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The Truth is Still Alive and Well by David Shribman
In my line of work I hear the plaint often: Something-or-other (synonyms: the Internet, mobile devices, Twitter) is the death of writing. Or the death of letters. Or the death of news. Or the death of literacy. There sure is a lot of dying going on.
I’ll concede the death of letters. I think I got one this year from a sane person, and many scores from people who probably aren’t or who most certainly are in prison. (Inmates write a lot of letters to newspaper editors. Often they want to date the female reporters. I’m not a dating service.)
But the thoughtful letter from abroad is deader than Jacob Marley, and the discursive letter from college or between friends, on life support a decade ago, is dead, too. Gone. That’s a shame; read the letters of Theodore Roosevelt, and you will see an active, inquisitive mind at work, or read the letters of Daniel Webster, and you will see a man who is a dreamer struggling with another version of himself who is a schemer, and you’ll understand why the words ``Devil’’ and ``Daniel Webster’’ flow so easily off the tongue, or the keyboard. In his complete collection of letters, published in book form in six illustrated volumes in November but also available on the web, Vincent van Gogh says: "Writing is actually an awful way to explain things to each other.’’ He’s wrong, of course. And if the letter is dead, the blog is alive and well. If you read that last sentence, you have proved my point.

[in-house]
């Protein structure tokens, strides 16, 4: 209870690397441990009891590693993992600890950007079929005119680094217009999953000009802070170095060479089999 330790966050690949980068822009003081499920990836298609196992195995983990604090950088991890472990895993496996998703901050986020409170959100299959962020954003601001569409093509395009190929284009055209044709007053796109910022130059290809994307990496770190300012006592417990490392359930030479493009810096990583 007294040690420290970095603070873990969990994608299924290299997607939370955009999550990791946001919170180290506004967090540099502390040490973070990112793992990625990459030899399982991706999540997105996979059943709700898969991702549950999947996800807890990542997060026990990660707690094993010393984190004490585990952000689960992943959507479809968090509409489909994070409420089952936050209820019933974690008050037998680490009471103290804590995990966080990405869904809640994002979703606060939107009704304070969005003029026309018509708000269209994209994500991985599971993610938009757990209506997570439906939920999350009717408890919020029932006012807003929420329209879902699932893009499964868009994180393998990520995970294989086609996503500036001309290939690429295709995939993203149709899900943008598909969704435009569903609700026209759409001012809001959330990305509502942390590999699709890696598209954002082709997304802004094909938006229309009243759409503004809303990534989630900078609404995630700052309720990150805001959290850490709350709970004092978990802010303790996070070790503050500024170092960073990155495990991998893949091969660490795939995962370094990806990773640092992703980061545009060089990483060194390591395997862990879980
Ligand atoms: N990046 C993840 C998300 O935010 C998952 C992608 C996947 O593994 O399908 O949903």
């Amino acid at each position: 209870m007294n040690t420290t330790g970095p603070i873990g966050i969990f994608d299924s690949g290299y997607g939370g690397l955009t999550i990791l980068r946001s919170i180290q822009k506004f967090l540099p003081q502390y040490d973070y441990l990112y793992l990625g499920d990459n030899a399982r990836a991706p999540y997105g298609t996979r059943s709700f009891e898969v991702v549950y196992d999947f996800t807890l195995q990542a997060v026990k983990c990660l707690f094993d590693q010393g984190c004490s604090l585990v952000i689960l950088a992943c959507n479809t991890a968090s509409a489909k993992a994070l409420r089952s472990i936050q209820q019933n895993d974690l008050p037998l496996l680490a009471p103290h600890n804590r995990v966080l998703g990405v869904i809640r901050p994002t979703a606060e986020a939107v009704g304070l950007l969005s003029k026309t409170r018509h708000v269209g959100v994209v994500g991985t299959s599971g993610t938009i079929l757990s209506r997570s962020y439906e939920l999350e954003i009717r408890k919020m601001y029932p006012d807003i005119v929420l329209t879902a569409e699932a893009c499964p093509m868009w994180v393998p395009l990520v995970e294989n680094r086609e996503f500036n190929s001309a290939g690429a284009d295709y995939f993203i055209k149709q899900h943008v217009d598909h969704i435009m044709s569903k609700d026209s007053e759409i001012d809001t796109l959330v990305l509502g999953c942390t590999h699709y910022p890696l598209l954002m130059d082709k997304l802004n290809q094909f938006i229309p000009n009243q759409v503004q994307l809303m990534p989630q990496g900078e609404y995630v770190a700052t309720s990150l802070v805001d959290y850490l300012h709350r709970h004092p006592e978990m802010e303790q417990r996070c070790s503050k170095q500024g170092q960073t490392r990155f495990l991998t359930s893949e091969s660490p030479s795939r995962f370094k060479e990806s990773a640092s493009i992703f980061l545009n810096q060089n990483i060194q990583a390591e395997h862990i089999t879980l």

As for the rest of it—how everything is dying--I’m not so sure.
I am sure, in fact, of one thing quite the opposite. The computer—or the word processor, its handmaiden—has quite definitely improved, rather than destroyed writing. Take the first paragraph of this little blog essay. It’s not a thing of beauty but even so, surely you don’t think I wrote it that way the moment I sat at the keyboard. I played around with it, substituted words, changed a long sentence into sentence fragments (maybe not the greatest literary artifice, but serviceable in this regard). In the old days—within my own lifespan—that would have cost me valuable minutes and a lot of paper. The time you needed to retype the whole thing. The paper you needed when you retyped it. The angst you expended about whether it was worth the time and paper to rewrite the damn thing. In short, in the old days I would have stuck with what I typed in the beginning and to the hell with fixing it. Today I just held down the delete-button and played around a bit.
Thus my theory: The computer is the best thing that ever happened to writing.